frankly, I'm more impressed by the Jap performance in Burma than in Malaya

            in contrast, Operation Compass defeated a well-equipped Italian expeditionary force made up of 150,000 (nominally) trained infantry, hundreds of tanks, hundreds of artillery pieces, and hundreds of fighters; all while the Mediterranean was contested and by no means under effective British control
            it can perhaps be argued that the Italian infantry were not trained up to regular standards of the Italian Army. I'm not sure about that.

            • 1 month ago
              Anonymous

              The Malayan Campaign was impressive when taken into account that it was a half-assed invasion that was the literal B plan for imperial expansion. There was a vague idea of how the invasion was going to happen, but nothing detailed. Japanese ground forces during that invasion were just making shit up as they were going. You are correct that the British forces in Malaysia were under-equipped, but they were also straight up delusional in how dismissive they were of the capabilities of the Japanese.

              It's funny, Churchill believed all the way to his grave that the invasion was a well-planned and well-coordinated strike; that Japanese intelligence must have spent years studying British force composition in the region and had spies everywhere. In Churchill's mind, it was the only way Singapore could have fallen that quickly. When in reality, it was an ad-hoc invasion that the Japanese pieced together quickly, aided by the incompetence and lackadaisicalness of the British Army.

              • 1 month ago
                Anonymous

                >half-assed invasion that was the literal B plan for imperial expansion
                the units involved spent a full year preparing for the campaign, down to jungle acclimatisation training in Indochina
                >they were also straight up delusional in how dismissive they were of the capabilities of the Japanese
                they weren't dismissive; they were doing what they could knowing it wouldn't be enough
                >Churchill believed all the way to his grave that the invasion was a well-planned and well-coordinated strike; that Japanese intelligence must have spent years studying British force composition in the region and had spies everywhere
                it was and they did
                > In Churchill's mind, it was the only way Singapore could have fallen that quickly
                this part however is either Churchill fricking up, or him claiming that Singapore is a "fortress" for propaganda value. he did that often.

                reality is that before WW2, British plans to fortify Singapore against an anticipated IJN assault relied on having 1 year's notice of increasing hostilities AND a stable situation in Europe or elsewhere, so the entire Fleet, the RAF, and the BEF could be concentrated in Malaya and preparations to fortify Malaya could be made
                obviously, this wasn't anywhere near possible by 1941

                >incompetence and lackadaisicalness of the British Army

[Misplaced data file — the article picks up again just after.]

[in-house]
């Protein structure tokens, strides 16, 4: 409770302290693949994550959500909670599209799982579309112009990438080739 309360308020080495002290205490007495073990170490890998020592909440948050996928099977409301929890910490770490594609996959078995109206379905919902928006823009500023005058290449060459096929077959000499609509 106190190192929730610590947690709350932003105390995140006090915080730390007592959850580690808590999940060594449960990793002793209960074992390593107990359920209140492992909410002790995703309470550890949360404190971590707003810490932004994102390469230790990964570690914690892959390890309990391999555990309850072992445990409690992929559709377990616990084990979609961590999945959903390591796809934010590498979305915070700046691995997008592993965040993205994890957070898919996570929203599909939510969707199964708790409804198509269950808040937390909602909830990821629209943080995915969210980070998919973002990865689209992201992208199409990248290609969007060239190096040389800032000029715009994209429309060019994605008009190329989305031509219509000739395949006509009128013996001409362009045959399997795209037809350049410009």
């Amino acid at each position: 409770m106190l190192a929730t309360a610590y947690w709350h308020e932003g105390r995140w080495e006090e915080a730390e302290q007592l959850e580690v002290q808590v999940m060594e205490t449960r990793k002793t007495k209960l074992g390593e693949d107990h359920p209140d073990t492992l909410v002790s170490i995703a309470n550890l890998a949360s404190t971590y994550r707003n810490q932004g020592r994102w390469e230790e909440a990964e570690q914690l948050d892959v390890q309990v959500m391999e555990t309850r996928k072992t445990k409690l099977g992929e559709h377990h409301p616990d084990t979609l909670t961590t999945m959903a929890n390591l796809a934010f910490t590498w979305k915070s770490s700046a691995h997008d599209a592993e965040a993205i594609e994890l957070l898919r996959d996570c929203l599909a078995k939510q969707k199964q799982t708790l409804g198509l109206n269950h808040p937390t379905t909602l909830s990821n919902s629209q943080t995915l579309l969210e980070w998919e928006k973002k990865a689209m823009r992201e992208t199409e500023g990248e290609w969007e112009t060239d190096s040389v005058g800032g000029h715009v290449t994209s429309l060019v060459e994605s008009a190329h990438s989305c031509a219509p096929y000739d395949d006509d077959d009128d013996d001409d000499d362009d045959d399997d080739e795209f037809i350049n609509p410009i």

we can only judge that they were incompetent or slack if they didn't exhaust all resources or employed subpar tactics; they didn't. given the operational situation, they did as best as they could.

                it suited Churchill - and the temperament of the British public - to paint a picture of doom and gloom however.

                The Japs lost relatively few pilots/aircrew at Midway, it was the meat grinder that was Guadalcanal that really destroyed them.

                no, it was the carrier battles
                they had just enough properly experienced crews to man their 6 main fleet carriers at the start of the war
                they lost 1 CAG equivalent with each of the battles they fought, replacing them only with carrier qualified but less experienced pilots

              • 1 month ago
                Anonymous

                >the units involved spent a full year preparing for the campaign, down to jungle acclimatisation training in Indochina

                And for years the IJA had been training most of their units for winter warfare with the anticipation that Plan A, the invasion of Siberia, was going to succeed. Japan's invasion plans before 1941 were all focused on the Soviet Union, and the Malaya plan was drawn up by less than a dozen staff officers in six months. In fact, most of the IJA equipments were cold weather gear; they were ill prepared for a jungle campaign.

                >they weren't dismissive; they were doing what they could knowing it wouldn't be enough

                Read the intelligence reports the British had compiled on the IJA and the IJN. Their assessments were straight delusional such as the belief that Japanese couldn't make good pilots because their short stubby legs had a hard time reaching the peddles.

                >it was and they did

                No it wasn't. This is pure British cope to excuse the failure of the defense of Singapore. There's no evidence on the end of the Japanese that they did any extensive intelligence gathering on the city.

              • 1 month ago
                Anonymous